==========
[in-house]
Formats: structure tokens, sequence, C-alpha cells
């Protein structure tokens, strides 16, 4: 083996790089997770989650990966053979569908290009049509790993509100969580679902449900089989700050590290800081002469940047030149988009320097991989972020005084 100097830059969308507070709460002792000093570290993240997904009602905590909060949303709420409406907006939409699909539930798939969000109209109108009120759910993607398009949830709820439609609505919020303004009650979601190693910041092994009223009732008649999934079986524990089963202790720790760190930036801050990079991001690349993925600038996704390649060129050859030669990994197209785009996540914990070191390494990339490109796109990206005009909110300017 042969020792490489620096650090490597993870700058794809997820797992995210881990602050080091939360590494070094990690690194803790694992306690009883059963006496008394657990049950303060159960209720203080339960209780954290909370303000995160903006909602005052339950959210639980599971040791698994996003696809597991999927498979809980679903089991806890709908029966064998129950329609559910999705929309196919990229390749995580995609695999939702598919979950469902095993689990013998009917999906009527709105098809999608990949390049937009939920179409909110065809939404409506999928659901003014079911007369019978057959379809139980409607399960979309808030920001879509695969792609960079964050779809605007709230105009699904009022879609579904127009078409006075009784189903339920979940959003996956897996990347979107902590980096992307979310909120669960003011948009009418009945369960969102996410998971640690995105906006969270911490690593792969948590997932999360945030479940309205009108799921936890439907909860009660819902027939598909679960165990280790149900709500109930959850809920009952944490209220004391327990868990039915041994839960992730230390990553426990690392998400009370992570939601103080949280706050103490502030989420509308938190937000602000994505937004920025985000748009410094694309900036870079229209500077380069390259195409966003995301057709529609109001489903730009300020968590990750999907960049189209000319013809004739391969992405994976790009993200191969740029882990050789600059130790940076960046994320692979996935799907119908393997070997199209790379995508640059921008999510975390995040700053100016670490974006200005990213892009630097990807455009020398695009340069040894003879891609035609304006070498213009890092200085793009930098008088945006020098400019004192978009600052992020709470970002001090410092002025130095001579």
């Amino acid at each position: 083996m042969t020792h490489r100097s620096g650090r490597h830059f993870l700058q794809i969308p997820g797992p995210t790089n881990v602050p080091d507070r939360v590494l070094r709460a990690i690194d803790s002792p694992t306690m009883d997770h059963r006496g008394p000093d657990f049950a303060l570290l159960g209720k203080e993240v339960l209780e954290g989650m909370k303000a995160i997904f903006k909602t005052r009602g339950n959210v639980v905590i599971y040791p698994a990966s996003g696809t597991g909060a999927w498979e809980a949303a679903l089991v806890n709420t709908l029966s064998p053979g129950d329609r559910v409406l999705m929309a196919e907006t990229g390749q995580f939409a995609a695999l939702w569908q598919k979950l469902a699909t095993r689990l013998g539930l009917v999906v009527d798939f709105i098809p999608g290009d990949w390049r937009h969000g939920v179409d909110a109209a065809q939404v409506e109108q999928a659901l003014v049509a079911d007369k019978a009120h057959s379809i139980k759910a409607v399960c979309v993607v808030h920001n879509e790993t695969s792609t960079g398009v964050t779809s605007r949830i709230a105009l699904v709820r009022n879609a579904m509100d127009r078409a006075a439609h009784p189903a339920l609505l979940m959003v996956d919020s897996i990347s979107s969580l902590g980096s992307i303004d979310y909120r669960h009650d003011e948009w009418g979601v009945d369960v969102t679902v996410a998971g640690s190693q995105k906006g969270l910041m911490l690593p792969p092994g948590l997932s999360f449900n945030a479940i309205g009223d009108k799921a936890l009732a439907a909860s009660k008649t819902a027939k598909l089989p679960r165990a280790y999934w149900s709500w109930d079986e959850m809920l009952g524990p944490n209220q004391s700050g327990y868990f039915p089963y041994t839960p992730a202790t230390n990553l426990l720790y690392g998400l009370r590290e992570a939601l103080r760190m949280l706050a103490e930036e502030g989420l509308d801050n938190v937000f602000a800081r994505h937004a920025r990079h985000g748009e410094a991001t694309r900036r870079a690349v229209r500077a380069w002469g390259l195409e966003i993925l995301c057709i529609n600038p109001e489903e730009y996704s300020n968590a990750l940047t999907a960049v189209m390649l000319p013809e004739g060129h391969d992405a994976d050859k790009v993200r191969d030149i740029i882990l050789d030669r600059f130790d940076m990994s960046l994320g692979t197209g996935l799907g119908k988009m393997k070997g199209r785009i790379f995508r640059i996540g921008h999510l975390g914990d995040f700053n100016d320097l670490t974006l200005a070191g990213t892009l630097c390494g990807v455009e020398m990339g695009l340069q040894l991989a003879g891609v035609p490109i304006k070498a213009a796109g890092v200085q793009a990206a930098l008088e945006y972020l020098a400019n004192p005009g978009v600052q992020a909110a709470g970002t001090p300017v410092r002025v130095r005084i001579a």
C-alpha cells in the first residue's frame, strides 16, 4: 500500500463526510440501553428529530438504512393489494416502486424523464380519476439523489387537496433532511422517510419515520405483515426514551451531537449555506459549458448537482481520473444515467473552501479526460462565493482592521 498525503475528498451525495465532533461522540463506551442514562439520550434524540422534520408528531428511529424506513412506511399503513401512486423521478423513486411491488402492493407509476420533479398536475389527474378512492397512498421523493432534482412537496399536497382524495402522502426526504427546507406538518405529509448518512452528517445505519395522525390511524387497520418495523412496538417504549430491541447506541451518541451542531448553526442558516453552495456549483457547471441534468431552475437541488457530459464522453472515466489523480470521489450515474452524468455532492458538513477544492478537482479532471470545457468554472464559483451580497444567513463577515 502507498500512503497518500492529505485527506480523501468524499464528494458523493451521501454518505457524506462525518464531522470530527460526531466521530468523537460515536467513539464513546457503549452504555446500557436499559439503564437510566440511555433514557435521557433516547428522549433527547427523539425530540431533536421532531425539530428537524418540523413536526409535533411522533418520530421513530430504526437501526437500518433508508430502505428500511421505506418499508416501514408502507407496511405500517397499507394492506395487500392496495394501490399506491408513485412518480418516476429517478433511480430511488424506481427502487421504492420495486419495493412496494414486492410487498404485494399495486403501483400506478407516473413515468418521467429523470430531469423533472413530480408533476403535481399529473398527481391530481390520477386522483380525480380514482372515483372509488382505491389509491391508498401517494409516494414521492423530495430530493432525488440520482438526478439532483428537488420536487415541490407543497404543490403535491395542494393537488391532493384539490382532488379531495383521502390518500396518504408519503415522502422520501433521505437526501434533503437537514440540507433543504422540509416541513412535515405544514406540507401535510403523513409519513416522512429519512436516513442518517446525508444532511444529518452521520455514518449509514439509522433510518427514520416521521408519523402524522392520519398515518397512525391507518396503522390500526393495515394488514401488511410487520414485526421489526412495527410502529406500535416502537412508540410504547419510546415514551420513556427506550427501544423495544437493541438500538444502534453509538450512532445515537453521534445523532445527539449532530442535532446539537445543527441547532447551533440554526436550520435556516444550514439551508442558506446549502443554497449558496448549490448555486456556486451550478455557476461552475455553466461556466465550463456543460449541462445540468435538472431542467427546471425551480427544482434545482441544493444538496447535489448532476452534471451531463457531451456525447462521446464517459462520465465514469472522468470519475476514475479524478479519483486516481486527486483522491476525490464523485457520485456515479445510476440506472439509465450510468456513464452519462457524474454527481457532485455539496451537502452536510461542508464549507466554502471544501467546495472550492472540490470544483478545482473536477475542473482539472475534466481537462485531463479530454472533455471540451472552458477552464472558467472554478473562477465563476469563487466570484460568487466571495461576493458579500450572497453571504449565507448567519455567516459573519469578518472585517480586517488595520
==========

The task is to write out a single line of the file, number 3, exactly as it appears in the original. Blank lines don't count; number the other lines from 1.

């Protein structure tokens, strides 16, 4: 083996790089997770989650990966053979569908290009049509790993509100969580679902449900089989700050590290800081002469940047030149988009320097991989972020005084 100097830059969308507070709460002792000093570290993240997904009602905590909060949303709420409406907006939409699909539930798939969000109209109108009120759910993607398009949830709820439609609505919020303004009650979601190693910041092994009223009732008649999934079986524990089963202790720790760190930036801050990079991001690349993925600038996704390649060129050859030669990994197209785009996540914990070191390494990339490109796109990206005009909110300017 042969020792490489620096650090490597993870700058794809997820797992995210881990602050080091939360590494070094990690690194803790694992306690009883059963006496008394657990049950303060159960209720203080339960209780954290909370303000995160903006909602005052339950959210639980599971040791698994996003696809597991999927498979809980679903089991806890709908029966064998129950329609559910999705929309196919990229390749995580995609695999939702598919979950469902095993689990013998009917999906009527709105098809999608990949390049937009939920179409909110065809939404409506999928659901003014079911007369019978057959379809139980409607399960979309808030920001879509695969792609960079964050779809605007709230105009699904009022879609579904127009078409006075009784189903339920979940959003996956897996990347979107902590980096992307979310909120669960003011948009009418009945369960969102996410998971640690995105906006969270911490690593792969948590997932999360945030479940309205009108799921936890439907909860009660819902027939598909679960165990280790149900709500109930959850809920009952944490209220004391327990868990039915041994839960992730230390990553426990690392998400009370992570939601103080949280706050103490502030989420509308938190937000602000994505937004920025985000748009410094694309900036870079229209500077380069390259195409966003995301057709529609109001489903730009300020968590990750999907960049189209000319013809004739391969992405994976790009993200191969740029882990050789600059130790940076960046994320692979996935799907119908393997070997199209790379995508640059921008999510975390995040700053100016670490974006200005990213892009630097990807455009020398695009340069040894003879891609035609304006070498213009890092200085793009930098008088945006020098400019004192978009600052992020709470970002001090410092002025130095001579």